Dying Daily #260: Gratitude for Everyone Who Came Before

We live pretty easy lives these days.

We drive where we need to go, we have safe food at our fingertips, we can talk to people all over the world. I don’t even have to physically walk into my bank anymore unless there’s a problem, like someone stealing my debit number and buying a bunch of Walmart gift cards and cigarettes in New Jersey. Even that was fixed in minutes.

We have all these luxuries and conveniences because of the nearly endless line of other human beings that came before us.

There is this chain of people, stretching back into the distant, distant past, and they endured untold hardship and suffering as they played their part in this great drama called history. A vast majority of them came and went without so much as a mention in the books or our memory, as most of us will.

Your chain created you through millions and millions of tiny iterations and nuances, and here you are. Some were helpful, some not so much, but they all contributed to you being alive at all, and they all did so in circumstances quite different from our own.

There is a beauty in this chain and in the history of all of us, a beauty in how, though we are one in billions, we are a necessary part in the chain for everyone who comes after us.

I find a deep gratitude for everyone who came before and paved the way for all of this, and try to do my part for everyone who comes after.

Can you see yourself in this great play?

Can you be grateful to the ancestors who allowed you to be here?


“Gulls wheel through spokes of sunlight over gracious roofs and dowdy thatch, snatching entrails at the marketplace and escaping over cloistered gardens, spike topped walls and treble-bolted doors. Gulls alight on whitewashed gables, creaking pagodas and dung-ripe stables; circle over towers and cavernous bells and over hidden squares where urns of urine sit by covered wells, watched by mule-drivers, mules and wolf-snouted dogs, ignored by hunch-backed makers of clogs; gather speed up the stoned-in Nakashima River and fly beneath the arches of its bridges, glimpsed form kitchen doors, watched by farmers walking high, stony ridges. Gulls fly through clouds of steam from laundries’ vats; over kites unthreading corpses of cats; over scholars glimpsing truth in fragile patterns; over bath-house adulterers, heartbroken slatterns; fishwives dismembering lobsters and crabs; their husbands gutting mackerel on slabs; woodcutters’ sons sharpening axes; candle-makers, rolling waxes; flint-eyed officials milking taxes; etiolated lacquerers; mottle-skinned dyers; imprecise soothsayers; unblinking liars; weavers of mats; cutters of rushes; ink-lipped calligraphers dipping brushes; booksellers ruined by unsold books; ladies-in-waiting; tasters; dressers; filching page-boys; runny-nosed cooks; sunless attic nooks where seamstresses prick calloused fingers; limping malingerers; swineherds; swindlers; lip-chewed debtors rich in excuses; heard-it-all creditors tightening nooses; prisoners haunted by happier lives and ageing rakes by other men’s wives; skeletal tutors goaded to fits; firemen-turned-looters when occasion permits; tongue-tied witnesses; purchased judges; mothers-in-law nurturing briars and grudges; apothecaries grinding powders with mortars; palanquins carrying not-yet-wed daughters; silent nuns; nine-year-old whores; the once-were-beautiful gnawed by sores; statues of Jizo anointed with posies; syphilitics sneezing through rotted-off noses; potters; barbers; hawkers of oil; tanners; cutlers; carters of night-soil; gate-keepers; bee-keepers; blacksmiths and drapers; torturers; wet-nurses; perjurers; cut-purses; the newborn; the growing; the strong-willed and pliant; the ailing; the dying; the weak and defiant; over the roof of a painter withdrawn first from the world, then his family, and down into a masterpiece that has, in the end, withdrawn from its creator; and around again, where their flight began, over the balcony of the Room of Last Chrysanthemum, where a puddle from last night’s rain is evaporating; a puddle in which Magistrate Shiroyama observes the blurred reflections of gulls wheeling through spokes of sunlight. This world, he thinks, contains just one masterpiece, and that is itself.”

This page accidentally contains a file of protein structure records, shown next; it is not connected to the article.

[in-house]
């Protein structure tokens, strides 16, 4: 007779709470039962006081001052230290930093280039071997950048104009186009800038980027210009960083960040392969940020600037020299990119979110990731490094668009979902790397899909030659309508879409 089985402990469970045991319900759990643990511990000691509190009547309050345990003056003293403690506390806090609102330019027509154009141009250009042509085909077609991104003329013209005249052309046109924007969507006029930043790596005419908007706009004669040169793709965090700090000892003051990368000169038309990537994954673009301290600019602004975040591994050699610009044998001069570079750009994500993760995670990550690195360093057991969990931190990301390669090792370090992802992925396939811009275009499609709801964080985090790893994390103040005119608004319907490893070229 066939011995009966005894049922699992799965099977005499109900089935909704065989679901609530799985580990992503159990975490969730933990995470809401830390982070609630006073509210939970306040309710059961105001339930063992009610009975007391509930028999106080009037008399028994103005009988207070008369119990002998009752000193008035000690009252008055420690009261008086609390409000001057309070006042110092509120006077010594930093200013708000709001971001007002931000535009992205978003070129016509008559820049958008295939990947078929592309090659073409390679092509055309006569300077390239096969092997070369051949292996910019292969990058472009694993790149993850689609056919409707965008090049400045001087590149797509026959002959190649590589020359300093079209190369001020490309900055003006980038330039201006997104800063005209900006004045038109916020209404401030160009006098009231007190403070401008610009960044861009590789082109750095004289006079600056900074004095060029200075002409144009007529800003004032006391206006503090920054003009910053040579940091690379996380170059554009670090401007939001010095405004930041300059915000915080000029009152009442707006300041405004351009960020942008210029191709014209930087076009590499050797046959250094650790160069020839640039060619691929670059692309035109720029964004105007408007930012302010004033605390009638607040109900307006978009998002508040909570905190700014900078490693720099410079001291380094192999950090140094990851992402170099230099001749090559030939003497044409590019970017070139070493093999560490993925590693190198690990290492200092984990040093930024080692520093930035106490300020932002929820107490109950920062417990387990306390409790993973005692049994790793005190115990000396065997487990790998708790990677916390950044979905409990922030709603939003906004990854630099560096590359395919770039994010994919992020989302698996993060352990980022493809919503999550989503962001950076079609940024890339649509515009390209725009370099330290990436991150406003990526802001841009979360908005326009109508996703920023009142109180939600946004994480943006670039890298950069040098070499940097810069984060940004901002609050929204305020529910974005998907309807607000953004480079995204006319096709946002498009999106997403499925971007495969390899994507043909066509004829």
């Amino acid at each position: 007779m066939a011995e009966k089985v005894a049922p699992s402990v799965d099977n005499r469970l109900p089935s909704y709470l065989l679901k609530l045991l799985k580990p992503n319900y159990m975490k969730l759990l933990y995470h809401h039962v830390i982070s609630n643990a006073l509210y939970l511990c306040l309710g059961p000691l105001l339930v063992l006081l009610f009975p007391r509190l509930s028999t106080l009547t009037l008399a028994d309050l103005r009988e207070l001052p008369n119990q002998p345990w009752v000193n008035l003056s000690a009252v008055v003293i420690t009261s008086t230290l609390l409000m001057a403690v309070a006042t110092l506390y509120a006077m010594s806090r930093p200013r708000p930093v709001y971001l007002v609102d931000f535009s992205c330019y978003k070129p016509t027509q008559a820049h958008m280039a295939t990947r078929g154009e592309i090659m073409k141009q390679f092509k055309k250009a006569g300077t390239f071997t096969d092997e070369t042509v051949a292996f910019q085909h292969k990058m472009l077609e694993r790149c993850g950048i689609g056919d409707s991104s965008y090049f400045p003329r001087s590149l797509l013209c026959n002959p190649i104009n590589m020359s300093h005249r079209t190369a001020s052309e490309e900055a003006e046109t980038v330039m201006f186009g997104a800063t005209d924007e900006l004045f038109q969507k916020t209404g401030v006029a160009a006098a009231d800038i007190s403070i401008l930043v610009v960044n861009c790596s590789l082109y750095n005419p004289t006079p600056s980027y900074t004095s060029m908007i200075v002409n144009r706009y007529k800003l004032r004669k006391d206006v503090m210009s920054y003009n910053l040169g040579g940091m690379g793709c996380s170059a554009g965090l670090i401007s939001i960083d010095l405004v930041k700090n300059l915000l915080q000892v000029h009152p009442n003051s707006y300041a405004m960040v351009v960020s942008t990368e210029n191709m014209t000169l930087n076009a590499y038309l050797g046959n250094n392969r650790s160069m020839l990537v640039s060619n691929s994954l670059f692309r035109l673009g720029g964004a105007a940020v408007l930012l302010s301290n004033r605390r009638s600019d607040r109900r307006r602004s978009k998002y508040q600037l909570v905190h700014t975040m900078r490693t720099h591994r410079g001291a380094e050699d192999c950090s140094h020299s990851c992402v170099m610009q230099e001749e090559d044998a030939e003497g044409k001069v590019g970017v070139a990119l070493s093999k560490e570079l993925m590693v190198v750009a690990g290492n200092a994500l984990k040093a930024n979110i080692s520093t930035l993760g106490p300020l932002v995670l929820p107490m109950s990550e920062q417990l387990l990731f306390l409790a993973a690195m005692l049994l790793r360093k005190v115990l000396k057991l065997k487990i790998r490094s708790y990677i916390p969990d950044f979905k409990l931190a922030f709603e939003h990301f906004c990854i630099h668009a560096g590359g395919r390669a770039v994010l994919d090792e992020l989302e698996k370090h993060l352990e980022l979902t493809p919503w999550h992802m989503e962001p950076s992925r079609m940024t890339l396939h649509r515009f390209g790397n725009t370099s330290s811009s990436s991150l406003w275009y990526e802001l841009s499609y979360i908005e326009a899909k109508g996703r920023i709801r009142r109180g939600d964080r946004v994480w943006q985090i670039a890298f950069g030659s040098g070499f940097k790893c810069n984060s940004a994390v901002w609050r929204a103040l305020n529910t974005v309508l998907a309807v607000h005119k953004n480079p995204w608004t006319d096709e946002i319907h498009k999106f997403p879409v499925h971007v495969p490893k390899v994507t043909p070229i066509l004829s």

― David Mitchell, The Thousand Autumns of Jacob de Zoet